7 Recipes You Never Knew You Could Make with Eggs

I love eggs. They are so versatile and delicious, especially if you’re getting them straight from your own hens like we are. And in springtime the hens start ramping up production, so it good to have lots of different recipes to choose from.

Below are seven different ways you can enjoy your eggs. Of course, there are many more, but I hope that this will be a good start!

1. Korean Street Food EGG Bread | Gyeran-ppang 계란빵

Now, I haven’t been to South Korea yet, but I LOVE Korean street food videos. Everything looks so rich and fresh and scrumptious. And one recipe which utilizes eggs, which I absolutely adore is gyeran-ppang.

What are Gyeran-ppang?

Gyeran-ppang are little, fluffy oval pucks of bread topped with egg. Variations include American cheese and bacon, and one with a hard boiled egg inside. 

In Korea, the breads are baked in special cylindrical-shaped ovens which use a combination of gas and steam, but since I don’t have a special oven dedicated to making gyeran-ppang, and I doubt you do either, I simply use a countertop oven with a convection setting at 375℉.

I got my recipe from Maangchi. You can follow along with me as I make it and taste it below:


2. Japanese Konbini-style Egg Salad Sandwich

Now everyone has had at least one egg salad sandwich at some point in their lives, so of course, you’ve probably always known you could make one, but you may never have had a Japanese-style egg salad sandwich — and if not, you for sure don’t know what you’re missing!

The late, great Anthony Bourdain himself was flabbergasted by “the unnatural, inexplicable deliciousness of the Lawson’s egg salad sandwich.” And delicious they are.

And like all egg salads, this one is simple to prepare. The magic ingredient, I think, is the Japanese-style mayo which is tangier and sweeter than what you might be used to. Luckily, you can now find it worldwide, with brands such as Kewpie readily available, or you could even make it yourself!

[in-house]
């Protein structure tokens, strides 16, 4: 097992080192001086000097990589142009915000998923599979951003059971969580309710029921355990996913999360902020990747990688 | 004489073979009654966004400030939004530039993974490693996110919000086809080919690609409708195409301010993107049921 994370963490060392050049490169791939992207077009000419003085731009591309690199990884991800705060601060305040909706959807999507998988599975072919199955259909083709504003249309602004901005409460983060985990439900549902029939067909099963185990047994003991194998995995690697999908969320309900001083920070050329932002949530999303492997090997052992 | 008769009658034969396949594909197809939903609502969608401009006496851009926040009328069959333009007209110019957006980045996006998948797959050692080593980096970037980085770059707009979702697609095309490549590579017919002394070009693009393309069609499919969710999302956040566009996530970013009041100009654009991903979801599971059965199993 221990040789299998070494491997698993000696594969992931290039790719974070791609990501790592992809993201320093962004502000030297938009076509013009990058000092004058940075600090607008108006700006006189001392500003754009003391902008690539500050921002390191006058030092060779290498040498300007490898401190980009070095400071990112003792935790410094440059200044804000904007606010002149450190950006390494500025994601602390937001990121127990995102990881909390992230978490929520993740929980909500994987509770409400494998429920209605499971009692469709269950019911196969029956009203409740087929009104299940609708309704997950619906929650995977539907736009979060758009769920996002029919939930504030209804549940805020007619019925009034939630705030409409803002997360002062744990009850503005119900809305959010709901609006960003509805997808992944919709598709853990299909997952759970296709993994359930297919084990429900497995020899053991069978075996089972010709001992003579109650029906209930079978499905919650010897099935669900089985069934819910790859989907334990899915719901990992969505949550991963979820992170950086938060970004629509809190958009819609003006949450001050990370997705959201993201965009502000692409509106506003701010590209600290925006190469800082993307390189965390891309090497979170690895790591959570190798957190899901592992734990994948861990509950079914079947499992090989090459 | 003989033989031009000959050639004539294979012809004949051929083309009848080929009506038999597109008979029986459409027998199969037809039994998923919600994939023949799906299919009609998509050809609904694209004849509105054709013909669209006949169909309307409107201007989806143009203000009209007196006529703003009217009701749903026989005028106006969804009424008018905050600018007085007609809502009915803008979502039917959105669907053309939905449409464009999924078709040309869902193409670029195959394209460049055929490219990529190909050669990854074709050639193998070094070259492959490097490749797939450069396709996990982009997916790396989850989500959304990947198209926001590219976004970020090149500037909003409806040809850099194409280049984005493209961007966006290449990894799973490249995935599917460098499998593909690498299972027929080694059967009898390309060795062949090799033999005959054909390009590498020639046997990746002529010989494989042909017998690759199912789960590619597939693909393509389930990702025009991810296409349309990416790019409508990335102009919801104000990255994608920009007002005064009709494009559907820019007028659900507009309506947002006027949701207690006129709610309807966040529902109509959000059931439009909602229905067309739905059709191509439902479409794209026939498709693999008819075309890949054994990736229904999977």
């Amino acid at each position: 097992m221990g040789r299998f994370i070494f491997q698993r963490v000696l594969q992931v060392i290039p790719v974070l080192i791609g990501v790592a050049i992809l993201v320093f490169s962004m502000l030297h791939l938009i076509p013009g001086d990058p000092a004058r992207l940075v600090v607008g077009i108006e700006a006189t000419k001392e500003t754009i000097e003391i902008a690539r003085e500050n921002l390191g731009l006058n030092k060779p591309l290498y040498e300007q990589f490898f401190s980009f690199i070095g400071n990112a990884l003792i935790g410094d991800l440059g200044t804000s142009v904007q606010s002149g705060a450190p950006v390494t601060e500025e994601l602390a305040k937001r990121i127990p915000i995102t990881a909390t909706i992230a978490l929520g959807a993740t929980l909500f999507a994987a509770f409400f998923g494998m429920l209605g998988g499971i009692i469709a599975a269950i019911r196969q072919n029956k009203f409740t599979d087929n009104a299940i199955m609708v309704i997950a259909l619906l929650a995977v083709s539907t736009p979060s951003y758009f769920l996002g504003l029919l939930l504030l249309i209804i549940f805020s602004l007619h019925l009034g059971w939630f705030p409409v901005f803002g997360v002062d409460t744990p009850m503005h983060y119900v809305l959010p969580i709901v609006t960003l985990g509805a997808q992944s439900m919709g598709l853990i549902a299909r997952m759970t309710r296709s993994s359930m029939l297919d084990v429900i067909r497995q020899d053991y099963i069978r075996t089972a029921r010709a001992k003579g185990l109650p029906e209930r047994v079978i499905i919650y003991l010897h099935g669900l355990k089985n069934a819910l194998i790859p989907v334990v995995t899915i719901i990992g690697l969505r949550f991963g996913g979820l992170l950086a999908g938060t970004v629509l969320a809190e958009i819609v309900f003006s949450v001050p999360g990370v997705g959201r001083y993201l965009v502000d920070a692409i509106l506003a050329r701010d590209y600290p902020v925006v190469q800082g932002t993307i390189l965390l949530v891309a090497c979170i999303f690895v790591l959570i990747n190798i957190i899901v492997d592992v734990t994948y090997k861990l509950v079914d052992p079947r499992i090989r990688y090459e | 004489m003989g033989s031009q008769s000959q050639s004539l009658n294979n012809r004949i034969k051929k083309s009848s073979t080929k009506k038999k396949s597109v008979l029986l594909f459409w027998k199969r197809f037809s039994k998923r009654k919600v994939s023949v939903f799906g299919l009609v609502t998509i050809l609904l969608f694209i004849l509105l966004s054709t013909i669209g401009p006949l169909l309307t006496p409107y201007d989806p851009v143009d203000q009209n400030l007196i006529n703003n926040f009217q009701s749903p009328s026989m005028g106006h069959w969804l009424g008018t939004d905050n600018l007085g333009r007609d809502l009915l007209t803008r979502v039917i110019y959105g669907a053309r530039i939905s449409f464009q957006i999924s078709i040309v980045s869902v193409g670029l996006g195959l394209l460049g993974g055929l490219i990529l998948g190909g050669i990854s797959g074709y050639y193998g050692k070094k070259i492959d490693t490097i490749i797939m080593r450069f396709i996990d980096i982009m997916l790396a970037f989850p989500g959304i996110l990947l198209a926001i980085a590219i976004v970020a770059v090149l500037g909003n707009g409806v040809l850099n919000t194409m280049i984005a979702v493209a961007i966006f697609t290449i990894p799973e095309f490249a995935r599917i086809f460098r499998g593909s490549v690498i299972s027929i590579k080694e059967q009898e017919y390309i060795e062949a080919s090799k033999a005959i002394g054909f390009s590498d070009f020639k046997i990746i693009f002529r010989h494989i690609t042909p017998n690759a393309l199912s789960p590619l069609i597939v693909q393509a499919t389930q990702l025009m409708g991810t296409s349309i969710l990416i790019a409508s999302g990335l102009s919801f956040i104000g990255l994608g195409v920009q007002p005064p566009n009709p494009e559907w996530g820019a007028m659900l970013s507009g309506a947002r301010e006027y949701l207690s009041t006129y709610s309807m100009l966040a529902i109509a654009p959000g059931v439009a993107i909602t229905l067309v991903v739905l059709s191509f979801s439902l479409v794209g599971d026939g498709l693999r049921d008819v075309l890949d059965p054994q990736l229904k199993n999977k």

The other ingredient that you may not be putting in your regular egg salad is a pinch of sugar in addition to the regular salt and pepper that is normally used. Oh, and the bread! It HAS to be the fluffiest, softest white bread you can find!

You can follow along with me in the video below:

What do I do with this thing!?

3. Scandanavian Egg Coffee

Well this “recipe” is actually a process of brewing a cup of coffee using an egg. So it does contain an egg, but that egg is more for clarifying the coffee than consumption.

So this technique was brought over by Scandinavian immigrants to the U.S., and it’s still popular in the midwest in parts of Minnesota and Michigan.

All you’re going to need to make this is a cup and a half of ground coffee and one egg, which will yield six cups of coffee. And you don’t need to use fancy coffee — the stuff that comes in the big tubs should be just fine.

Crack your egg into a bowl and throw the shell in there with it. Crazy I know, but trust me! Then mush that all together with a fork before adding your ground coffee.

Mix the egg/egg shell coffee into a paste, helping it along with a little splash of water. You’ll know it’s fully incorporated when it looks like brownie batter.

Now you’re going to bring a couple cups of water to a boil and add your brownie-like batter, letting it simmer for several minutes until you start to see chunks of coffee forming.

After that, you’re going to reduce the heat and add some ice cold water which will make all the floaty bits sink to the bottom.

Now it’s time to pour yourself a cup of coffee.

The resulting cup a joe will be a lot lighter than a normal cup of coffee — it should take on an amber hue.

How Does it Taste?

Well, first of all, it is very, very smooth. It’s still full-bodied, and full of coffee flavor, but the bitterness has definitely diminished — by a lot! But the process doesn’t remove any of the coffee flavor: it still tastes roasted and nutty, slightly chocolaty even.

Additionally, there’s a nice change in the mouthfeel: not necessarily creamy, but there is more body, more of a slippery feeling on your tongue.

I highly recommend trying this — at least once in your life! You can watch me making and tasting the Scandanavian coffee below:

Are we really doing this?

4. Nagaimo (Slimy Yam) & Raw Egg Japanese Noodles | Tororo Soba

Nagaimo is a tuber that when grated has a lovely, slimy, foamy texture. We’re going to use it as a topping for a dish of cold soba noodles called tororo soba. And in addition to the nagaimo, we’re going to top the dish with a raw egg, accompanied by a homemade dashi sauce.

So the nagaimo, or its cousin, the yamaimo can often be found at Asian supermakets like H Mart.

For the sauce, you’ll need some kombu, or edible kelp, some mirin (a Japanese rice wine for cooking) some sugar, and a packet of katsuobushi or shaved bonito flakes.

Otherwise, it’s really just boiling the soba noodles and letting them cool, then topping the dish with green onion and shredded nori.

How Does This Dish Taste?

Because the noodles are served cold, this is predominantly a summertime meal. Summers in Japan tend to be hot and humid, so this dish works wonderfully when you want something light and refreshing.